We show that the labor share of income is an important factor affecting the mechanisms behind fiscal consolidation programs, thus requiring consideration when evaluating fiscal multipliers across countries. We calibrate a life-cycle, overlapping generations model to match key characteristics of different European economies and evaluate the recessive impacts of fiscal consolidation programs. We find a positive relationship between the labor share and the impact fiscal multipliers generated by our model. This result directly follows from the higher weight of labor on production and the lower opportunity cost of leisure present in economies with a higher labor share. Following the impact period, the relationship between the labor share and the fiscal multipliers is dependent on the type of fiscal instrument employed in the consolidation.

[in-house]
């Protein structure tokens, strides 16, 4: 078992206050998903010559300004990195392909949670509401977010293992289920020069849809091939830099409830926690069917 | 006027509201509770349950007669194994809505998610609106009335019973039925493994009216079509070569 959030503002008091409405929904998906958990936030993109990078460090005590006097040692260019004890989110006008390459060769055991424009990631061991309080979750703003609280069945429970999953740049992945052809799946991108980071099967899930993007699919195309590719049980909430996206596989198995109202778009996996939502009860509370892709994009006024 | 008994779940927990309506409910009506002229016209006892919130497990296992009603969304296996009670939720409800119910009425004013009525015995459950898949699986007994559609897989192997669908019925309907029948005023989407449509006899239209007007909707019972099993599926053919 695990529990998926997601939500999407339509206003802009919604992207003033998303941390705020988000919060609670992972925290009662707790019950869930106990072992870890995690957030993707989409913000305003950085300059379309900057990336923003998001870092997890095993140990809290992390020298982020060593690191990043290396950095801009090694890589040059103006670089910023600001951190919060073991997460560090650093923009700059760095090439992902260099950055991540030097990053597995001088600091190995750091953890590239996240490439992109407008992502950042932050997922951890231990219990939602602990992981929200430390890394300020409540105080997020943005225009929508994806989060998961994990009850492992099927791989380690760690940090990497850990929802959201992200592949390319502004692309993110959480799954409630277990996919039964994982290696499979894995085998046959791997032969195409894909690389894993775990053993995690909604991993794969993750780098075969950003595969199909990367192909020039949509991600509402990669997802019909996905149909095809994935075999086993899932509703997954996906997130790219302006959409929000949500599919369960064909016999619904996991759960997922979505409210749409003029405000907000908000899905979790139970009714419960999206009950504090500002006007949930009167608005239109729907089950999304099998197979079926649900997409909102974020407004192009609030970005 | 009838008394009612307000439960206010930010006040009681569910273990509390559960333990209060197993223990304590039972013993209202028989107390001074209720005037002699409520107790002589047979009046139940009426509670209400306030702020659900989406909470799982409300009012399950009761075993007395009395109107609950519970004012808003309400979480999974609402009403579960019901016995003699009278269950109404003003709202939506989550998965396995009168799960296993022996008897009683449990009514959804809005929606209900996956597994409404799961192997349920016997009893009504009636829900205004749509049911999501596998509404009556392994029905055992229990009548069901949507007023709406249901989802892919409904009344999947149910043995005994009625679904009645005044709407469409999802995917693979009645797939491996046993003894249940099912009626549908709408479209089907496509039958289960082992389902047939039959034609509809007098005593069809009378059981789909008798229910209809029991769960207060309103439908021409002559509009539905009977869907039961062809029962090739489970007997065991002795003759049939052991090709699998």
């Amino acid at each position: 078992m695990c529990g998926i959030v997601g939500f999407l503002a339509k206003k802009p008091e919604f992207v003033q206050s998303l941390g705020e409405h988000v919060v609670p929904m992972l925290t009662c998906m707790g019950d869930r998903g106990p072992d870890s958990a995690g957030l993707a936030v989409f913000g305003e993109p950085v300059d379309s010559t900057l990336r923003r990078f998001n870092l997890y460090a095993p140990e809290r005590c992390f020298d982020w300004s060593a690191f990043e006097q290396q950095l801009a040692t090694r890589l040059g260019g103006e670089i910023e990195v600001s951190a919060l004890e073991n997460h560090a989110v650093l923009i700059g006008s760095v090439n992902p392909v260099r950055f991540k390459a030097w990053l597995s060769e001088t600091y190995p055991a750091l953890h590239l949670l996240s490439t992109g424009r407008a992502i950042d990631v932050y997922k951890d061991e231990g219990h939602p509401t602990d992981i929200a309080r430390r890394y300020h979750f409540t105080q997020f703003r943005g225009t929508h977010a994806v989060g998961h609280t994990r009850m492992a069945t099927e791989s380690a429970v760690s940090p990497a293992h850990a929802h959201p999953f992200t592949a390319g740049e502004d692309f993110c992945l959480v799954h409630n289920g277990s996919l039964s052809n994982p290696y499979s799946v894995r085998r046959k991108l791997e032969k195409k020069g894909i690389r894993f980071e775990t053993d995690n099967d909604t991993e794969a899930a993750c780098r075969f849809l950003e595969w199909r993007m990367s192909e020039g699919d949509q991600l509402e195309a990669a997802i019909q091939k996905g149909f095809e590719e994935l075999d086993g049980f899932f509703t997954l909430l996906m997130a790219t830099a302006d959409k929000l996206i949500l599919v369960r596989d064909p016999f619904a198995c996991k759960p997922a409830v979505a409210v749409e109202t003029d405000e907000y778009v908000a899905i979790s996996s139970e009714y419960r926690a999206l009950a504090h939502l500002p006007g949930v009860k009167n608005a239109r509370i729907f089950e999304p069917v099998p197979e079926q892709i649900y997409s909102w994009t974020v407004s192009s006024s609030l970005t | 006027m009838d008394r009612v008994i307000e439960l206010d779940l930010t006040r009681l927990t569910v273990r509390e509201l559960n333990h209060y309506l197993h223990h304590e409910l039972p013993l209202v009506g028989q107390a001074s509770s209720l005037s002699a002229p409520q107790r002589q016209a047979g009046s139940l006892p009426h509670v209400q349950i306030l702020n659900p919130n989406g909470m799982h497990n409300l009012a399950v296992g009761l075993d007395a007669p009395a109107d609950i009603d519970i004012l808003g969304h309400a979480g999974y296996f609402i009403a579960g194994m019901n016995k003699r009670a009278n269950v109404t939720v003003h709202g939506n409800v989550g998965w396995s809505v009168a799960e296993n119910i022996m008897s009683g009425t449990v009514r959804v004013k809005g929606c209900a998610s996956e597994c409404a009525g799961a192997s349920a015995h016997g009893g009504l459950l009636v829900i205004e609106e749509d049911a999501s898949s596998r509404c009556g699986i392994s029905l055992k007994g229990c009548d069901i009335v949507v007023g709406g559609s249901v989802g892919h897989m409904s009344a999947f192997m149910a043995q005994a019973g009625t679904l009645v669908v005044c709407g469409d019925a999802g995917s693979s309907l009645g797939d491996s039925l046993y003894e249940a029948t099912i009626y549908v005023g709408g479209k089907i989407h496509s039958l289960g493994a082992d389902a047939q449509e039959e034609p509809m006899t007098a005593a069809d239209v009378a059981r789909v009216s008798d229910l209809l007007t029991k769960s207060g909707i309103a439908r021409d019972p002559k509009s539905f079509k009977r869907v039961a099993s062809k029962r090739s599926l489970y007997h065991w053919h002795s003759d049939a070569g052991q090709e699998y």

|Publication status||Published - 2020|